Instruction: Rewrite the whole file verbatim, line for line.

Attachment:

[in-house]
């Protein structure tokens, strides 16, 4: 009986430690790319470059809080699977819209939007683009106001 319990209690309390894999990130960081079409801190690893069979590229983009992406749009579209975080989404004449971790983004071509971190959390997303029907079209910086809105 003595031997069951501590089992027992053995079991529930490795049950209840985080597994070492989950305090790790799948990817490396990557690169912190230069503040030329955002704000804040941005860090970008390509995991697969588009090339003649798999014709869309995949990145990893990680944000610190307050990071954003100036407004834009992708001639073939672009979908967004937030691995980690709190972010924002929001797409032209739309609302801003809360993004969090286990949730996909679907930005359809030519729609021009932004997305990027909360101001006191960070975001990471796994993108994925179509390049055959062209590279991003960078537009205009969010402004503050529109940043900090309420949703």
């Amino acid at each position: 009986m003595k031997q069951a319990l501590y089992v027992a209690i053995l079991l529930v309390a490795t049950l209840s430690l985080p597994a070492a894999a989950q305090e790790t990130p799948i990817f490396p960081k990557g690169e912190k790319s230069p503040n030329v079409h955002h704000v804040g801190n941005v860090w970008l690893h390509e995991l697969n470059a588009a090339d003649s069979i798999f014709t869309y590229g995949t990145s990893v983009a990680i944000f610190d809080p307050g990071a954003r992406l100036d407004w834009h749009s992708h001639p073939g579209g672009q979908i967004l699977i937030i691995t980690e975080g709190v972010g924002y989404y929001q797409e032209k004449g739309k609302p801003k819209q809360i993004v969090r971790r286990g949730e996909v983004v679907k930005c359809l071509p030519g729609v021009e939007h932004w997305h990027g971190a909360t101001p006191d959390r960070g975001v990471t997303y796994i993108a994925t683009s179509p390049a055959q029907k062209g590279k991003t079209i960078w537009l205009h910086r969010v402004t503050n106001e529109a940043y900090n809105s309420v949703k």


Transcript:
[in-house]
């Protein structure tokens, strides 16, 4: 009986430690790319470059809080699977819209939007683009106001 319990209690309390894999990130960081079409801190690893069979590229983009992406749009579209975080989404004449971790983004071509971190959390997303029907079209910086809105 003595031997069951501590089992027992053995079991529930490795049950209840985080597994070492989950305090790790799948990817490396990557690169912190230069503040030329955002704000804040941005860090970008390509995991697969588009090339003649798999014709869309995949990145990893990680944000610190307050990071954003100036407004834009992708001639073939672009979908967004937030691995980690709190972010924002929001797409032209739309609302801003809360993004969090286990949730996909679907930005359809030519729609021009932004997305990027909360101001006191960070975001990471796994993108994925179509390049055959062209590279991003960078537009205009969010402004503050529109940043900090309420949703």
């Amino acid at each position: 009986m003595k031997q069951a319990l501590y089992v027992a209690i053995l079991l529930v309390a490795t049950l209840s430690l985080p597994a070492a894999a989950q305090e790790t990130p799948i990817f490396p960081k990557g690169e912190k790319s230069p503040n030329v079409h955002h704000v804040g801190n941005v860090w970008l690893h390509e995991l697969n470059a588009a090339d003649s069979i798999f014709t869309y590229g995949t990145s990893v983009a990680i944000f610190d809080p307050g990071a954003r992406l100036d407004w834009h749009s992708h001639p073939g579209g672009q979908i967004l699977i937030i691995t980690e975080g709190v972010g924002y989404y929001q797409e032209k004449g739309k609302p801003k819209q809360i993004v969090r971790r286990g949730e996909v983004v679907k930005c359809l071509p030519g729609v021009e939007h932004w997305h990027g971190a909360t101001p006191d959390r960070g975001v990471t997303y796994i993108a994925t683009s179509p390049a055959q029907k062209g590279k991003t079209i960078w537009l205009h910086r969010v402004t503050n106001e529109a940043y900090n809105s309420v949703k």